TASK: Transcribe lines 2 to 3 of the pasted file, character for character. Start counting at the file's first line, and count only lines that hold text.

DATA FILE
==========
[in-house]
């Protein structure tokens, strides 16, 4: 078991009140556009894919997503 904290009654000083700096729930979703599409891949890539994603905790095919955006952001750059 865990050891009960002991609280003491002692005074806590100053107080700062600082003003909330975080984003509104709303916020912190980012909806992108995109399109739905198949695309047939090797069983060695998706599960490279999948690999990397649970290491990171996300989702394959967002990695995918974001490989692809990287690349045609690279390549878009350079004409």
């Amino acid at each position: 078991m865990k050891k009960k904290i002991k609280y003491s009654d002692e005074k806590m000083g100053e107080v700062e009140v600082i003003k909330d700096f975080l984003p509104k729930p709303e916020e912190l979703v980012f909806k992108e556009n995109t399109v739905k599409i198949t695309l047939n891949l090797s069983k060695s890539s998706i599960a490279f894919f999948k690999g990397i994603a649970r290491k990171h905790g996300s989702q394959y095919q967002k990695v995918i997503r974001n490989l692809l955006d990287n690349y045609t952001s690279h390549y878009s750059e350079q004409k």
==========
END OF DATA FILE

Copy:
């Protein structure tokens, strides 16, 4: 078991009140556009894919997503 904290009654000083700096729930979703599409891949890539994603905790095919955006952001750059 865990050891009960002991609280003491002692005074806590100053107080700062600082003003909330975080984003509104709303916020912190980012909806992108995109399109739905198949695309047939090797069983060695998706599960490279999948690999990397649970290491990171996300989702394959967002990695995918974001490989692809990287690349045609690279390549878009350079004409």
């Amino acid at each position: 078991m865990k050891k009960k904290i002991k609280y003491s009654d002692e005074k806590m000083g100053e107080v700062e009140v600082i003003k909330d700096f975080l984003p509104k729930p709303e916020e912190l979703v980012f909806k992108e556009n995109t399109v739905k599409i198949t695309l047939n891949l090797s069983k060695s890539s998706i599960a490279f894919f999948k690999g990397i994603a649970r290491k990171h905790g996300s989702q394959y095919q967002k990695v995918i997503r974001n490989l692809l955006d990287n690349y045609t952001s690279h390549y878009s750059e350079q004409k």